Trailblazers have found that although there are many excellent examples of ever-improving practice in entertainment, sport, retail and catering, many providers of leisure activities are failing to deliver a good or even ‘reasonable’ service for their disabled customers.

The Trailblazers’ investigation, Calling Time, highlighted a number of issues in the report. Access to buildings was sometimes impossible, especially in cases where a building has one sole entrance and step-only access. Expecting a disabled person to use a side entrance or service lift is not providing an equal service or experience.

The Trailblazers reported poor standards of disability awareness among staff and highlighted the difficulties someone with mobility difficulties can face in venues with small sets of steps between areas within a bar or restaurant. It was however noted that physical accessibility was especially good in buildings built since the introduction of part 3 of the Disability Discrimination Act 1995, when reasonable adjustments to physical features became law.

Our report revealed:

  • Four out of five young disabled people do not feel confident that they can pursue a leisure activity spontaneously
  • Four out of five thought that the accessibility of leisure facilities in their area was average, poor or very poor
  • Almost 70 percent thought that pubs and restaurants were particularly inaccessible for disabled people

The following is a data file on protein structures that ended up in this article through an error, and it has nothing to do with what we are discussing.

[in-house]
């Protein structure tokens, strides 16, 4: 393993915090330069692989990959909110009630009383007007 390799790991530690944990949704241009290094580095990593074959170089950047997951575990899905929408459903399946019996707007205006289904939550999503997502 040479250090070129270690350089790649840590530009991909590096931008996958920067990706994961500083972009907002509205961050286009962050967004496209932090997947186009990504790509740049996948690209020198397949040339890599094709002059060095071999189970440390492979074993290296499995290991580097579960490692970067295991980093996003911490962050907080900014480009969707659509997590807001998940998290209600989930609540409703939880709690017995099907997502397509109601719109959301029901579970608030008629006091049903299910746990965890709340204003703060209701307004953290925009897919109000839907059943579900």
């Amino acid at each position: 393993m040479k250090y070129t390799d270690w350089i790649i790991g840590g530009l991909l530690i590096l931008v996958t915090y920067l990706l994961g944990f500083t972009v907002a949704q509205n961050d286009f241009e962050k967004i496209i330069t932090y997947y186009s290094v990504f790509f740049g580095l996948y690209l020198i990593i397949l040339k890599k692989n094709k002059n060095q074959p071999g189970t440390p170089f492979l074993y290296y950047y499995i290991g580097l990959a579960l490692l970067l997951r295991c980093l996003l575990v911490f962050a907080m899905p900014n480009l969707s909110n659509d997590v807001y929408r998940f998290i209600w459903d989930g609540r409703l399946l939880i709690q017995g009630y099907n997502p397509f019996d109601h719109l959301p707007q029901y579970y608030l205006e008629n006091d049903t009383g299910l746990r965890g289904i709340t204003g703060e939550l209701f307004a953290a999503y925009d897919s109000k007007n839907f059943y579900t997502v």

There is so much out there for able-bodied people to indulge in, with regards to sport, dance and leisure facilities, yet nothing of the same nature for us. It appears, in my experience that people seem to think that just because we can’t get up, run around and chase a ball, we don’t want to. Of course we do! We are not useless: we can join in and most importantly, we want to. So why not plan new developments, leisure centres, clubs and activities with us in mind as well?

Carrie Aimes

Trailblazers are calling for:

  • the government, sports associations and clubs to ensure that they have sufficient accessible facilities and adapted equipment, including disabled parking, wide entrances, accessible changing rooms and showers, a poolside hoist, and a hoist in at least one changing room.
  • the government, sports associations, and clubs to employ more disabled fitness instructors to train both disabled and non-disabled groups.
  • the government, sports associations, and clubs to introduce more mixed ability sports and fitness classes to create a more positive and inclusive environment.

You can read the most recent report here. Trailblazers continues to campaign on improving access to leisure facilities. If you are affected by these issues and would like to share your experiences or be a media ambassador, contact us here.

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